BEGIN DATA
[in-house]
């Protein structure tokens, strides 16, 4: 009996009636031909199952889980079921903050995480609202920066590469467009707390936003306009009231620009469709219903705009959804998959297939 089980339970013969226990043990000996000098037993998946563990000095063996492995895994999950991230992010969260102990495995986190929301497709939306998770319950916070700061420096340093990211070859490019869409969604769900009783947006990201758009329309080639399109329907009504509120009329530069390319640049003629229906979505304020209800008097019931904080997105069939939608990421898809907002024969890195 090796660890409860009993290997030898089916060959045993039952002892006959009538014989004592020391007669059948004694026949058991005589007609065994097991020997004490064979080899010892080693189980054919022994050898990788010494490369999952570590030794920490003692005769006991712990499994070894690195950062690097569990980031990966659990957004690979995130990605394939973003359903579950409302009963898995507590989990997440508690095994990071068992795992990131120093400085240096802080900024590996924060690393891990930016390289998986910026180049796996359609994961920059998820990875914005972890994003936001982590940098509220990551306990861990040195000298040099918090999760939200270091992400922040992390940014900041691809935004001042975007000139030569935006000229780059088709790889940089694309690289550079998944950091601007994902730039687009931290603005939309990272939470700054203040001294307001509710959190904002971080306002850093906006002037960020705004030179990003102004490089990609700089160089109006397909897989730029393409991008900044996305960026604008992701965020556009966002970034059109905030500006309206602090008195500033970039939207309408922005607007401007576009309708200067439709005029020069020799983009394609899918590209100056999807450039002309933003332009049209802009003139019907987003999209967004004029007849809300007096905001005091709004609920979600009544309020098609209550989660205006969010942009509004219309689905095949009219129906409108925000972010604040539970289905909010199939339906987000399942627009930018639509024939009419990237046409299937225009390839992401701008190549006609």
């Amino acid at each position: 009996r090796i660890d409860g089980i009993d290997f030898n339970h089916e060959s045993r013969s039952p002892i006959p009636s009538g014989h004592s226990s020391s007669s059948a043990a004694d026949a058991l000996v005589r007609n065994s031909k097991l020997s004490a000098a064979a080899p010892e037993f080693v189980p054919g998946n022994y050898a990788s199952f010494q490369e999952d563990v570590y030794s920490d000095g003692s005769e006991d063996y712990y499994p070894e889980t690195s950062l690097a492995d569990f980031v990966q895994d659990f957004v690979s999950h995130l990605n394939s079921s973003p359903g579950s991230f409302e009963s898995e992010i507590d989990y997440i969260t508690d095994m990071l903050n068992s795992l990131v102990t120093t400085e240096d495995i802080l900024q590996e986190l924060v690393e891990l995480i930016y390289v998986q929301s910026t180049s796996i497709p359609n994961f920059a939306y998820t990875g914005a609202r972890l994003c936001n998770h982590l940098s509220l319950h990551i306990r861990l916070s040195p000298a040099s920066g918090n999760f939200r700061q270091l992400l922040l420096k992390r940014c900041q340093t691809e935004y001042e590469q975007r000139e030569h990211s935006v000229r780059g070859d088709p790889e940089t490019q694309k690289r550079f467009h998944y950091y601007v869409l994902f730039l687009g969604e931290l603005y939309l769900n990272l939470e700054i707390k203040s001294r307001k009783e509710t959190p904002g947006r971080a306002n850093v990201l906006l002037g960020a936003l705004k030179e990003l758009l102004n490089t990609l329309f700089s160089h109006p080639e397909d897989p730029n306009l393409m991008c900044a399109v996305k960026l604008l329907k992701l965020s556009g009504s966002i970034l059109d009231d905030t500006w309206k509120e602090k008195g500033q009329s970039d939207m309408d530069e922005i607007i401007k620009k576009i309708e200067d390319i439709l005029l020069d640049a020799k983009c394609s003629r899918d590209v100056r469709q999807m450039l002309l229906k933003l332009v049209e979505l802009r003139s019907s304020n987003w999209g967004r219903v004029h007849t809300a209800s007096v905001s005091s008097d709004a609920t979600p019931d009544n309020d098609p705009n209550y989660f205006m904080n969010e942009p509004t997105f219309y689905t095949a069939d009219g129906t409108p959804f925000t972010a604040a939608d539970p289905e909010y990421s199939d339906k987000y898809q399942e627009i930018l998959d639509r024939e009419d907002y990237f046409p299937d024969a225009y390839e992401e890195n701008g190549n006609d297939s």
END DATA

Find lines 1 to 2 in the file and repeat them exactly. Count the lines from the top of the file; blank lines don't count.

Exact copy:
[in-house]
């Protein structure tokens, strides 16, 4: 009996009636031909199952889980079921903050995480609202920066590469467009707390936003306009009231620009469709219903705009959804998959297939 089980339970013969226990043990000996000098037993998946563990000095063996492995895994999950991230992010969260102990495995986190929301497709939306998770319950916070700061420096340093990211070859490019869409969604769900009783947006990201758009329309080639399109329907009504509120009329530069390319640049003629229906979505304020209800008097019931904080997105069939939608990421898809907002024969890195 090796660890409860009993290997030898089916060959045993039952002892006959009538014989004592020391007669059948004694026949058991005589007609065994097991020997004490064979080899010892080693189980054919022994050898990788010494490369999952570590030794920490003692005769006991712990499994070894690195950062690097569990980031990966659990957004690979995130990605394939973003359903579950409302009963898995507590989990997440508690095994990071068992795992990131120093400085240096802080900024590996924060690393891990930016390289998986910026180049796996359609994961920059998820990875914005972890994003936001982590940098509220990551306990861990040195000298040099918090999760939200270091992400922040992390940014900041691809935004001042975007000139030569935006000229780059088709790889940089694309690289550079998944950091601007994902730039687009931290603005939309990272939470700054203040001294307001509710959190904002971080306002850093906006002037960020705004030179990003102004490089990609700089160089109006397909897989730029393409991008900044996305960026604008992701965020556009966002970034059109905030500006309206602090008195500033970039939207309408922005607007401007576009309708200067439709005029020069020799983009394609899918590209100056999807450039002309933003332009049209802009003139019907987003999209967004004029007849809300007096905001005091709004609920979600009544309020098609209550989660205006969010942009509004219309689905095949009219129906409108925000972010604040539970289905909010199939339906987000399942627009930018639509024939009419990237046409299937225009390839992401701008190549006609």